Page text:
When American player Nicole Gibbs lost straight sets in the first round of the Moscow Open in 2016, she received dozens of death threats.
Fabrice Martin, a doubles player, lost a match in three sets at the Montpellier Open in France last year. It was a first round match in a fairly small tournament. His Facebook messenger app quickly filled up with a torrent of abuse that threatened his family, his friends and Martin himself.
Guido Pella, an Argentine player, says he receives about a hundred threatening messages every time he loses.
World #12 Carla Suaraz Navarro quit using social media because of death threats from gamblers.
The twitter abuse got so bad for Canadian tennis player Rebecca Marino that she quit professional tennis altogether in 2012.
Even players at the bottom of the lists – ranked in the 800s and the 1000s - get death threats.
It's a conundrum for the tennis world - wagering companies offer lucrative sponsorship dollars – and partnerships with companies like Sportradar offer the ITF tens of millions of dollars for the exclusive right to provide data to betting operations.
Many players are angered when they go to a tennis tournament and discover it's sponsored by a betting site, because they begin to anticipate the social media abuse that will follow. It affects their mental state and therefore their game.
As a result of the online harassment, the ITF nixed its 3-year deal with Betway before the contract was up.
And the Australian Open took all the William Hill signage off the courts.
But gambling on tennis continues to grow. Estimates put it at $5 billion worldwide. Because it offers endless data, it has overtaken horseracing.
And it looks like other sports are bouncing in the same direction…
It's interesting to note that the four major North American sports leagues are partnering with oddsmakers and data providers.
Major League Baseball sold its data rights to a company called STATS recently.
The NBA became a part owner of NumberFire, a firm that offers sophisticated analysis for sports wagering.
The NFL recently became a partner of Sportradar.
Three NBA owners, including Mark Cuban and Michael Jordan, have invested $44 million in Sportradar and sit on the company's U.S. advisory board.
Clearly, the leagues all want to get a foothold in the lucrative wagering world, because many believe that legalized and federally regulated sports betting is on the horizon.
All of which will affect athletes profoundly.
The marketing world is seeing a lot of upheaval these days.
In sports, we're starting to see athletes clash with their sponsors.
Historically, brands have written clauses into contracts to protect them from the bad behaviour of athletes.
But now we're starting to see athletes pushing back at their sponsors because they're worried about the damage to their reputations due to brand behaviour.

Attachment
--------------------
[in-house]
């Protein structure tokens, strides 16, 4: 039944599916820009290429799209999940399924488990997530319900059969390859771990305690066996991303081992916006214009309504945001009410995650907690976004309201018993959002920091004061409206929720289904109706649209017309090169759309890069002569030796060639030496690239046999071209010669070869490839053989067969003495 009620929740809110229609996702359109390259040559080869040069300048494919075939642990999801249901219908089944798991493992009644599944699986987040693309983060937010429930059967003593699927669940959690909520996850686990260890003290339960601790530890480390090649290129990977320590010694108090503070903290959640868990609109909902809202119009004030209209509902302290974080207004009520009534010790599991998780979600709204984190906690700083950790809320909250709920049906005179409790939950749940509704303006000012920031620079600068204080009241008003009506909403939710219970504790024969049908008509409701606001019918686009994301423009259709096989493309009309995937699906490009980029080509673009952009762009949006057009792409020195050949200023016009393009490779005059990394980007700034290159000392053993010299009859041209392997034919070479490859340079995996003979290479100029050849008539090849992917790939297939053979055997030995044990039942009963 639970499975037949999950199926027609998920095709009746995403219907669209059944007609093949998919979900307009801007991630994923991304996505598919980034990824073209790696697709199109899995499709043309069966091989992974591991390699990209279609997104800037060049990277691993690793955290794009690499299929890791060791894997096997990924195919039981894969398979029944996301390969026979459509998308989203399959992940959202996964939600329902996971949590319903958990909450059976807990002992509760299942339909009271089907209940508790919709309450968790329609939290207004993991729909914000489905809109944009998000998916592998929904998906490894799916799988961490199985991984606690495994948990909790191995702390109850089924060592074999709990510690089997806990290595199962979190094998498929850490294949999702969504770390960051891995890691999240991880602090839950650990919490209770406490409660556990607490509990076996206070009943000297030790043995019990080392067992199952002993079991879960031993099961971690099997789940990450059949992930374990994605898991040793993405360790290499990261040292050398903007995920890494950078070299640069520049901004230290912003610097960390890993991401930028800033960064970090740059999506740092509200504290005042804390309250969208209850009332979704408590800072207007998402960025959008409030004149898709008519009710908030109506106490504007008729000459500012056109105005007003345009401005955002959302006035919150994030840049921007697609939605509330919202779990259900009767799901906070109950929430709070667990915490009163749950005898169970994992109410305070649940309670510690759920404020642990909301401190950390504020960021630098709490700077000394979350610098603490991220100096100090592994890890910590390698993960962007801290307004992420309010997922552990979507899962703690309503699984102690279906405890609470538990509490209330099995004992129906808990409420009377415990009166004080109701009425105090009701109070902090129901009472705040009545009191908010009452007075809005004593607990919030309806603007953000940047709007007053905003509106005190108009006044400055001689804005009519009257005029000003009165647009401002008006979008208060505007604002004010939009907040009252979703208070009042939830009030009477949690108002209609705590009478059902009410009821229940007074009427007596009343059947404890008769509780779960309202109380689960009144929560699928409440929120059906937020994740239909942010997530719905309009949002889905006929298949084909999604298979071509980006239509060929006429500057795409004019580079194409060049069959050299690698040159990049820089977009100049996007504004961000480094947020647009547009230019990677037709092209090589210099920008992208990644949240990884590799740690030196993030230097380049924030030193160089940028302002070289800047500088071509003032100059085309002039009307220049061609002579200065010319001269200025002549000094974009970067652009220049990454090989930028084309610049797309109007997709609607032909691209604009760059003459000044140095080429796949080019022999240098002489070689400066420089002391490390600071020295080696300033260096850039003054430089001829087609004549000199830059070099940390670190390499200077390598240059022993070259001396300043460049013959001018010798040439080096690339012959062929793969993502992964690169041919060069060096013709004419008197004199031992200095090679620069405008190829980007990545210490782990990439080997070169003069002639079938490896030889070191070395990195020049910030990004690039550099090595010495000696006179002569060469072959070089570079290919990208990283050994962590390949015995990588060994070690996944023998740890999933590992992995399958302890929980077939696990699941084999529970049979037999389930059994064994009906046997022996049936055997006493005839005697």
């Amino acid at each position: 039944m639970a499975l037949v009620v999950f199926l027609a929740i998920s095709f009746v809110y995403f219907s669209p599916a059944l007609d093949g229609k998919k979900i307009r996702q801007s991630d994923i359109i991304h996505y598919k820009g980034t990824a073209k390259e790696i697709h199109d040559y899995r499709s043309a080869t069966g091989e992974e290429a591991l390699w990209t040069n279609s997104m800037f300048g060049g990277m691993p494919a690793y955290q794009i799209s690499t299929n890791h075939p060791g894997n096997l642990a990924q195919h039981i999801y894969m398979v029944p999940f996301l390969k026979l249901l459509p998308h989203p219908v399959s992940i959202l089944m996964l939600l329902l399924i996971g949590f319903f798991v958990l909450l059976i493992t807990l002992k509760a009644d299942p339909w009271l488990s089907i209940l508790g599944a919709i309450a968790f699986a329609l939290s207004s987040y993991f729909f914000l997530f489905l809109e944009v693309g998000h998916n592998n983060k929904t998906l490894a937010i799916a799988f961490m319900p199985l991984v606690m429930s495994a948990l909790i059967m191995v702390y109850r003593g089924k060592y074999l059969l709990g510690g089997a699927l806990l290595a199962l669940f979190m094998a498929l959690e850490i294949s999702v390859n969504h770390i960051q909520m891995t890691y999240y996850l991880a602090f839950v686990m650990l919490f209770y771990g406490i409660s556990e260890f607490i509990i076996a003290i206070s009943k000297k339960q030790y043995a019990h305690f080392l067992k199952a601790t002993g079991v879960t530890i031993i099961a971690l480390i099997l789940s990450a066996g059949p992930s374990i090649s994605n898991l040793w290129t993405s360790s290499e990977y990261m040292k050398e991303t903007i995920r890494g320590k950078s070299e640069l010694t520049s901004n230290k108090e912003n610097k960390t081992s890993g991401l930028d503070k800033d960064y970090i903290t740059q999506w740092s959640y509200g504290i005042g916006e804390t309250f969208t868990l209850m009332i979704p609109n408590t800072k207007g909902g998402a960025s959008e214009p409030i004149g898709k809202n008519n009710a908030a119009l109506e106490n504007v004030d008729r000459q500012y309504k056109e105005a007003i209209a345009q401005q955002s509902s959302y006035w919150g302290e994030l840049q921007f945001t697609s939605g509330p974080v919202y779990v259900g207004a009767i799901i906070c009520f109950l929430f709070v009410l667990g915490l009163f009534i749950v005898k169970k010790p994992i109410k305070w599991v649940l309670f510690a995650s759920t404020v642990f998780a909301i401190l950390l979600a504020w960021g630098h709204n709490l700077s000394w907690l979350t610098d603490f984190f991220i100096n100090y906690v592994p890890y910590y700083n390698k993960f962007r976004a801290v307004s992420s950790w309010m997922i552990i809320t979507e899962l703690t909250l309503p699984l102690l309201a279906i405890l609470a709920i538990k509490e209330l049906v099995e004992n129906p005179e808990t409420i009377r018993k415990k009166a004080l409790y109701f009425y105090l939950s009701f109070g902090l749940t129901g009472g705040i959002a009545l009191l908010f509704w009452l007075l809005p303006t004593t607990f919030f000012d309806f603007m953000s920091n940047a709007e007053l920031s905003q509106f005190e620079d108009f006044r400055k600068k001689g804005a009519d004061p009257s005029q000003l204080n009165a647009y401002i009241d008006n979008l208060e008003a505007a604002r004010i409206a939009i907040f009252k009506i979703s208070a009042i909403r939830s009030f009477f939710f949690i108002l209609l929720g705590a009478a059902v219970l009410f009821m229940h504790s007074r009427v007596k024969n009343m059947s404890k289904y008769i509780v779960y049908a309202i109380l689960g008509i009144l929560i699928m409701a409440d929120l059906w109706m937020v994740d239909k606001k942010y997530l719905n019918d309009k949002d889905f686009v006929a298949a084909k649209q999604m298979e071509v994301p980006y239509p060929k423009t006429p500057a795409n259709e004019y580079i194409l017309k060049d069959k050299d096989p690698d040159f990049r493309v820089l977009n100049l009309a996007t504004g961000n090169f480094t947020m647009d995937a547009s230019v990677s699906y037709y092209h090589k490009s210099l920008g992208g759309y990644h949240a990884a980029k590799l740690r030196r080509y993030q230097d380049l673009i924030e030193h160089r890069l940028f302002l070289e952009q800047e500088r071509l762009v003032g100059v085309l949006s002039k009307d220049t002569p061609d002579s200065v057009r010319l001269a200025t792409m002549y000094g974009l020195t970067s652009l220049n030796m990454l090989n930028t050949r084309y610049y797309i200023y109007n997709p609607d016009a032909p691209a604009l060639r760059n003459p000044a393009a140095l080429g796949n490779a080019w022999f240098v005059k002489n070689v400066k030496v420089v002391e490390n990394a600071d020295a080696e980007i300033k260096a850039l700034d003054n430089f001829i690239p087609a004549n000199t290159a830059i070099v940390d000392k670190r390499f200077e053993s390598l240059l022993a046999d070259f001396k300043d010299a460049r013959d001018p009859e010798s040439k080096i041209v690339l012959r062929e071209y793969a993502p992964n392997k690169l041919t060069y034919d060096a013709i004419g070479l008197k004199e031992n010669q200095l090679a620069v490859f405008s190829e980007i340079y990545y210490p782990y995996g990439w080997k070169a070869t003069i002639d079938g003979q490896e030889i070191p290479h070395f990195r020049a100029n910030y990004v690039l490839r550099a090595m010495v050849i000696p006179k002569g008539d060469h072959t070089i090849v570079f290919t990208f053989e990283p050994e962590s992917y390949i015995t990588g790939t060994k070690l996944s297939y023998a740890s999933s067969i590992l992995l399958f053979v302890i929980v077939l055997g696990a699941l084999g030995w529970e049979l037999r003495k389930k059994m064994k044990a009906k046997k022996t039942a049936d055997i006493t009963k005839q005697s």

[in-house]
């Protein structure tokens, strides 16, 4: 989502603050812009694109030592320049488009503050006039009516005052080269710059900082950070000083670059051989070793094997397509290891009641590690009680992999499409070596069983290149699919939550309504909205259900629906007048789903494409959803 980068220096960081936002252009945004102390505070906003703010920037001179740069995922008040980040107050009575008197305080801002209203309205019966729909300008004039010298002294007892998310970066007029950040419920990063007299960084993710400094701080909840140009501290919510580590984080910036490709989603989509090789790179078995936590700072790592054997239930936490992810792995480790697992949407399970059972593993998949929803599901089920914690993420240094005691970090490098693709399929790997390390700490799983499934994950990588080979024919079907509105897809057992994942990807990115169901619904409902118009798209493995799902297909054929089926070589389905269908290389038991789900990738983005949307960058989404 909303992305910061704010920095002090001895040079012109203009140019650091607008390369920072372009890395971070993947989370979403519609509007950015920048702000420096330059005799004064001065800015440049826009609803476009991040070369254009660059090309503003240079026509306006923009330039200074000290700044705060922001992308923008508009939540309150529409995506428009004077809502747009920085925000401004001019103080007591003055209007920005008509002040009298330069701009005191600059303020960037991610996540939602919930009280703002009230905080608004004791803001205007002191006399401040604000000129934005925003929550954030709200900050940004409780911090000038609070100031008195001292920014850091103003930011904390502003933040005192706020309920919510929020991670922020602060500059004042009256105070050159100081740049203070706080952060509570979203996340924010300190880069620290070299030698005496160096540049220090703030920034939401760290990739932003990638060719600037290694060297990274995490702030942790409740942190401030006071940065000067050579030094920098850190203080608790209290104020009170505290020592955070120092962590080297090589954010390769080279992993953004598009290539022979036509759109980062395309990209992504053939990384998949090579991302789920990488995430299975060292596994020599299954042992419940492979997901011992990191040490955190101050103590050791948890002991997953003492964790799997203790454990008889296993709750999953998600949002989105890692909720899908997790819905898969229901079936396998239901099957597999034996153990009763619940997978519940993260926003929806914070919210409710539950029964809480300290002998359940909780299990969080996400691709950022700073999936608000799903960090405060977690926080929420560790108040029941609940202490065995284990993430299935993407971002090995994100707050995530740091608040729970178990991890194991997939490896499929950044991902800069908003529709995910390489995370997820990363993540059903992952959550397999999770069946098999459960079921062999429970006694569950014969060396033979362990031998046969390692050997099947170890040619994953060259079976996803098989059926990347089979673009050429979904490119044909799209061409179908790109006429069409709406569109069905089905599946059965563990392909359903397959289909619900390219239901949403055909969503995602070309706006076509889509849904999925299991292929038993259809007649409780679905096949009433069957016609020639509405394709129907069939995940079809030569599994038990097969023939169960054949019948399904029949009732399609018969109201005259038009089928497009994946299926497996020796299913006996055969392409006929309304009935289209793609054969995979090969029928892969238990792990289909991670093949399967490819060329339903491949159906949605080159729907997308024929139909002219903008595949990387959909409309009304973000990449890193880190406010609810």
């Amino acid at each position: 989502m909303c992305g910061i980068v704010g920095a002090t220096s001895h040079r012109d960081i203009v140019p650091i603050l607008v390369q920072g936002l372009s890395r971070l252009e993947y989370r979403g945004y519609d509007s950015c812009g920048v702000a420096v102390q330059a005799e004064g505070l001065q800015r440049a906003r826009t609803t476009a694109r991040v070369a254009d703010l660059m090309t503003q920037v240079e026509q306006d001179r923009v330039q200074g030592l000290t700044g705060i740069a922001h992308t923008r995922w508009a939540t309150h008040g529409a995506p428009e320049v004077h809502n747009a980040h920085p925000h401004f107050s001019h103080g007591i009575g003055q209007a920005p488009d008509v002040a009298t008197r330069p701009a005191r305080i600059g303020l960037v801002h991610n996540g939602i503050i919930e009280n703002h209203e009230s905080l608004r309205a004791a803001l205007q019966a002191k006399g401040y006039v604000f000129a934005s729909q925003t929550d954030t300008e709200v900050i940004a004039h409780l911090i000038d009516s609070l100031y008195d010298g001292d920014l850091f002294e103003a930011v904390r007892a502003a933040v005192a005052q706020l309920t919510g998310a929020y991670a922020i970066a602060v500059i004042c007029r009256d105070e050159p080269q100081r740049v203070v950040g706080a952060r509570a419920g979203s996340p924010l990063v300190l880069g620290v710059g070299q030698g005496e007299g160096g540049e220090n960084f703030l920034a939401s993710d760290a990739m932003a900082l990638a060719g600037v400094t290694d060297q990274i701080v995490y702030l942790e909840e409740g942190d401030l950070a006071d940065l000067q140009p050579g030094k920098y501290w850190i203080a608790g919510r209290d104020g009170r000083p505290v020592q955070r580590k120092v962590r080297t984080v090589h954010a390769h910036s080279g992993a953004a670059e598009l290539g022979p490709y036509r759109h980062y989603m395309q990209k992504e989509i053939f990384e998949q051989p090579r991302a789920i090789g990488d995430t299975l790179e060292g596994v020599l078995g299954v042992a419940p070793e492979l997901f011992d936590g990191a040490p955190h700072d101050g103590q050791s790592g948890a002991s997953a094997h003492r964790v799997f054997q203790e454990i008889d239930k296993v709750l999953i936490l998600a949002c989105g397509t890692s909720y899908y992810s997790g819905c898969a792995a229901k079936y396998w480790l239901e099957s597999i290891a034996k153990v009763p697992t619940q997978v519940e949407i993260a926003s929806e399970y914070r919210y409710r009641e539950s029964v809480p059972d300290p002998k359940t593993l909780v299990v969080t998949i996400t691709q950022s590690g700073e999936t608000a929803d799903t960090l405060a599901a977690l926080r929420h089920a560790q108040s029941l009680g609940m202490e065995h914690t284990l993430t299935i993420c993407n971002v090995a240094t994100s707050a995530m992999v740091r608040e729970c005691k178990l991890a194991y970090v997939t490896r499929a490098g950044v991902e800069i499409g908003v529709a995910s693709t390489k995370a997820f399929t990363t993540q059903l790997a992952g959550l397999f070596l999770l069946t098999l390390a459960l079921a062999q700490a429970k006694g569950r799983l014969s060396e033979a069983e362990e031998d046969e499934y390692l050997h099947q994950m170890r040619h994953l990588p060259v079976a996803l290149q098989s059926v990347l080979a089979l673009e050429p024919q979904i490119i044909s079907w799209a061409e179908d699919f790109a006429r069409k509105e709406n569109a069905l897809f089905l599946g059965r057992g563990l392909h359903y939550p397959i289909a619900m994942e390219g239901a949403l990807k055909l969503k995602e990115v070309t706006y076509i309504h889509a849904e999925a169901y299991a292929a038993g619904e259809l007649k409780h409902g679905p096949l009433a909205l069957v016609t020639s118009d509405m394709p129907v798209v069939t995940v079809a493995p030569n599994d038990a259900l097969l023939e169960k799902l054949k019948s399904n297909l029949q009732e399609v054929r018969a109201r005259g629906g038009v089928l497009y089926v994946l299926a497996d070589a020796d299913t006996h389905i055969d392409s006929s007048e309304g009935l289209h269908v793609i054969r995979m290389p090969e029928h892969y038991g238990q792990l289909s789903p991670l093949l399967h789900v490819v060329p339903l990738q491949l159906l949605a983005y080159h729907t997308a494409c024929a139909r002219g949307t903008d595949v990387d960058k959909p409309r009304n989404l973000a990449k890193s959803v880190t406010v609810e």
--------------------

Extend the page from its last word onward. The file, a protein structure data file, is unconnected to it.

Under Armour-sponsored athletes Misty Copeland, Dwayne Johnson and Stephen Curry all spoke out against Under Armour's CEO when he said Trump's presidency was a real "asset" to the country.
Curry was particularly outspoken about that statement, saying the CEO was correct – "if you remove the 'et' from 'asset.'" The basketball superstar also said no amount of endorsement money could convince him to align with those values.
NFL quarterback Colin Kaepernick decided not to stand for the national anthem in support of the Black Lives Matter movement. He said he would continue to take a knee even if it meant risking all his endorsement money.
As it turned out, sales of his jersey went from 120th on the NFL list to #1. Sponsors stuck with him.
Some players from the Super Bowl-winning New England Patriots declined to go to the White House in resistance to the Trump Administration.
It's a complete reversal of the brand/endorser relationship.
These days, the players are protecting their own brands.
And they are doing it by declaring their values.
As one writer noted, neutrality died on November 8th, 2016.
In this topsy-turvey marketing world, another new fault line has appeared.
Sponsors are threatening sports leagues.
On March 9th, Air Canada sent a letter to NHL commissioner Gary Bettman.
It warned that the airline would pull its reported $6 million annual sponsorship from the NHL unless the league took "immediate action" to curtail life-threatening concussion injuries.
Air Canada saw it as a clash of values. "Safety First" is at the core of the airline's business, and it found itself sponsoring a sport where players risk serious injury every game.
The airline felt the NHL wasn't doing enough about it.
The Toronto Star called it an "unprecedented" move from a sponsor. It was the first instance where a sponsor was threatening to leave because of the non-action of a league.
NHL commissioner Bettman lashed back at Air Canada, suggesting that the eleven teams that fly the airline might exercise their prerogative to "make other arrangements."
Air Canada had a lot to lose by taking this stand. Corporate boxes are filled with the kind of lucrative business travellers the airline needs to stay profitable.